Review – Murder Most Festive

Posted January 1, 2023 by Nicky in Uncategorized / 2 Comments

Cover of Murder Most Festive, by Ada MoncrieffMurder Most Festive, Ada Moncrieff

I found Murder Most Festive a really enjoyable quick read — maybe not something I’d come back to, but definitely a fun way to while away the last day of the year. In the best Christmas mystery tradition, most of the characters aren’t great people, the victim included, and the flawed nature of family is well on display… but there are a few highlights, like Lady Westbury (far from perfect, but kind, and brave at a particular crucial moment) and Hugh Gaveston. Lydia, too, has an interesting development, finally realising that she’s been shutting her eyes to something she should act upon, and goes ahead.

I don’t agree with people who criticise mysteries for the killer being obvious early on; I chose a character to suspect early on, and I was quite right too — in part just because I’ve read a lot of mysteries, and seen a lot of the tricks in the book, and I keep my eyes open and remember that everything is potentially significant and it’s often the most unexpected character, the one with no apparent motive, who has done the deed.

But a mystery isn’t all about the whodunnit, anyway: it’s also about the howdunnit and the whydunnit, and sometimes the when and even wheredunnit. (Dorothy L. Sayers’ Whose Body?, for example, is all of those things!) And even after all that, sometimes it’s just the howdiscoverit and howtoproveit — and even after that, there’s just the characters and how they behave to each other, how they react to being under suspicion, etc.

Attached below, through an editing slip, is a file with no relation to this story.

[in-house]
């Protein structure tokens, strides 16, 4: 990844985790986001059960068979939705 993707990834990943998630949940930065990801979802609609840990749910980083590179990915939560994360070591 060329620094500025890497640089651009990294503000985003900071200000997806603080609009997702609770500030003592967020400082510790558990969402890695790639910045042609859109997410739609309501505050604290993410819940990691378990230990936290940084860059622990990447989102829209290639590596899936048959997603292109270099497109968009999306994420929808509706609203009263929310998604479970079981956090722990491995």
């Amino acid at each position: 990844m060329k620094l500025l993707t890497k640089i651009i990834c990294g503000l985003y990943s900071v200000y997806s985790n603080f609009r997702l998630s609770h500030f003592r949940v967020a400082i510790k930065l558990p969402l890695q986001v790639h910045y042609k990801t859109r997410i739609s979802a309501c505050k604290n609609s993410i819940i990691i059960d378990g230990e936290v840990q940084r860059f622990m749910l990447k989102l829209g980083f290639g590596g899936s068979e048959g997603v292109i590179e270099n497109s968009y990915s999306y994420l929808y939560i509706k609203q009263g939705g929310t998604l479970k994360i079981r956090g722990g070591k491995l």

All this to say: I don’t think Murder Most Festive is the best mystery novel I’ve ever read, or a favourite that’s likely to stick with me, and it didn’t have me in great suspense… but it was entertaining, and sometimes that’s all we need to ask of a book.

Rating: 4/5

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2 responses to “Review – Murder Most Festive

  1. Faranae

    I agree that it’s silly to reduce the mystery genre to “whodunnit”. If that’s the book’s aim and it fails at it, then sure it’s a valid criticism, but plenty of mysteries aren’t trying to hide the who at all. It’s not books, but look at Columbo – it’s entirely about the procedure of our hero solving the case, and half the time he’s got a very good hunch from the beginning. Indeed, some of the best episodes have only one suspect, Columbo is never really in doubt, but he still has to prove his case.

    • Hmm, yes, I didn’t phrase what I meant quite right — more like I meant that I don’t think it’s right to reduce (most) mysteries to just the whodunnit and whether you can guess it or not. (And in fact one of the “rules” for Golden Age crime fiction is that the reader should be able to guess the murderer! Inasfar as they were really rules, of course.) Like I figured out the whodunnit in this one, and only slightly later a guess at the whydunnit, but that doesn’t ruin the story because there are still people being people, and how they’re gonna figure things out…

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